Modeling Grace

Mature people can teach great lessons.

Genesis 31:43-55 (ESV)

Then Laban answered and said to Jacob, “The daughters are my daughters, the children are my children, the flocks are my flocks, and all that you see is mine. But what can I do this day for these my daughters or for their children whom they have borne? Come now, let us make a covenant, you and I. And let it be a witness between you and me.” So Jacob took a stone and set it up as a pillar. And Jacob said to his kinsmen, “Gather stones.” And they took stones and made a heap, and they ate there by the heap. Laban called it Jegar-sahadutha, but Jacob called it Galeed. Laban said, “This heap is a witness between you and me today.” Therefore he named it Galeed, and Mizpah, for he said, “The LORD watch between you and me, when we are out of one another's sight. If you oppress my daughters, or if you take wives besides my daughters, although no one is with us, see, God is witness between you and me.”

Then Laban said to Jacob, “See this heap and the pillar, which I have set between you and me. This heap is a witness, and the pillar is a witness, that I will not pass over this heap to you, and you will not pass over this heap and this pillar to me, to do harm. The God of Abraham and the God of Nahor, the God of their father, judge between us.” So Jacob swore by the Fear of his father Isaac, and Jacob offered a sacrifice in the hill country and called his kinsmen to eat bread. They ate bread and spent the night in the hill country.

Early in the morning Laban arose and kissed his grandchildren and his daughters and blessed them. Then Laban departed and returned home.

Laban outclasses Jacob by replying to his tirade with a father’s heart. He makes a good point but he doesn’t press the issue. His measured response makes Jacob look small. Laban (who has all the power in this situation) isn’t hurt by Jacob’s words. He’s the adult in the room.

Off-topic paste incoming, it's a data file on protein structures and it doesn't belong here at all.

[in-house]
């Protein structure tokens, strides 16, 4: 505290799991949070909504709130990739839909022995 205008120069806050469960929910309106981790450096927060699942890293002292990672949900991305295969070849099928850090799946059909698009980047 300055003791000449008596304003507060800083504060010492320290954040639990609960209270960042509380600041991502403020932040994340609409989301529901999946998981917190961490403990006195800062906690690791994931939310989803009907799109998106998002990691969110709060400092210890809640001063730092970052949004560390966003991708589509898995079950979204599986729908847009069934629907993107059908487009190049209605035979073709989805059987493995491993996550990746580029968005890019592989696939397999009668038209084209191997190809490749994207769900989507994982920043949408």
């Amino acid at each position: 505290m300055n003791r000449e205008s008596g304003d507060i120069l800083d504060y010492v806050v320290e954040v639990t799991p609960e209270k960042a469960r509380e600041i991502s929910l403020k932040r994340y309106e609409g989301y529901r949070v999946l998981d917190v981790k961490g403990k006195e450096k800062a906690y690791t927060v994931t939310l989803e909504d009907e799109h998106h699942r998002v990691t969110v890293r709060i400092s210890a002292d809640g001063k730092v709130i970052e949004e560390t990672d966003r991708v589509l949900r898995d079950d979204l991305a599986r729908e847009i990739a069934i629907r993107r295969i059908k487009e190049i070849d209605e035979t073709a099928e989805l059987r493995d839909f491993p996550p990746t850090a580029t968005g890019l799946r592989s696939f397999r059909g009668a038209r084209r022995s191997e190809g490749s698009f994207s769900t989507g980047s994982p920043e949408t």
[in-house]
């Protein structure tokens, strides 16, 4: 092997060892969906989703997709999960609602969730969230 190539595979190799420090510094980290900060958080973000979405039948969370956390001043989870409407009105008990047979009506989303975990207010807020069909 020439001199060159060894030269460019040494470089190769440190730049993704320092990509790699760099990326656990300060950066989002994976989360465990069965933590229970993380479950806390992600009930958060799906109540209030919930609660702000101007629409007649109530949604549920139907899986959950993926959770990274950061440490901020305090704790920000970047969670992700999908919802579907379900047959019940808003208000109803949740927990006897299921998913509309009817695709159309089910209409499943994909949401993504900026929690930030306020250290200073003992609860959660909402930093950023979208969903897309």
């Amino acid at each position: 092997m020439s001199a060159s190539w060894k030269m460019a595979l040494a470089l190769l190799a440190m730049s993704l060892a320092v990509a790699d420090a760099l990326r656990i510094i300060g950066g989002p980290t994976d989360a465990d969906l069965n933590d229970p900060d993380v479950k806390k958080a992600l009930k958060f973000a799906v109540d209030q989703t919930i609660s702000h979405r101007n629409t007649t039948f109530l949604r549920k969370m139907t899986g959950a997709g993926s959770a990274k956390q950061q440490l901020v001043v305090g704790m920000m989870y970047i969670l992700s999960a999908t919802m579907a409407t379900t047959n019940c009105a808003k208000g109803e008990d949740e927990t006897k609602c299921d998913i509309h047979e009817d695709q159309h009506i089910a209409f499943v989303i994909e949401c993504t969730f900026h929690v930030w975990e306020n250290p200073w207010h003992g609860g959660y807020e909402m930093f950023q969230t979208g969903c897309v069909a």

Laban suggests a covenant and Jacob just follows along. Jacob’s only quote in this entire passage is, “Gather stones.” Jacob responds substantively at the end but it’s all Laban’s ceremony. The next morning, Laban does the things a loving father would do and heads home. He knows he’ll never see his daughters or the grand-kids again.

This is wonderful example of the greater one displaying grace towards the lesser one. Laban makes Jacob’s tirade in 31:36-42 sound like whining. Scripture does not record Jacob being humbled by this but it’s hard to imagine that he wasn’t. Rachel and Leah may have helped drive that point home later; I know my wife would have. This is the perfect prelude to what happens next.

Spouses can be excellent accountability partners because they are often eyewitnesses to the things we need to be called out on. Other accountability partners are great, even essential, but for them to do any good, we have to accurately self-report our mess-ups. That can be a pretty unreliable mechanism, especially at the times when we most need to be called out.

Today, let’s pray for our marriages. A healthy marriage helps both people grow in Christ.

The weekly study guides, which include discussion questions, are available for download here:

Mike Slay

As a mathematician, inventor, and ruling elder in the Presbyterian Church in America, Mike Slay brings an analytical, conversational, and even whimsical approach to the daily study of God's Word.

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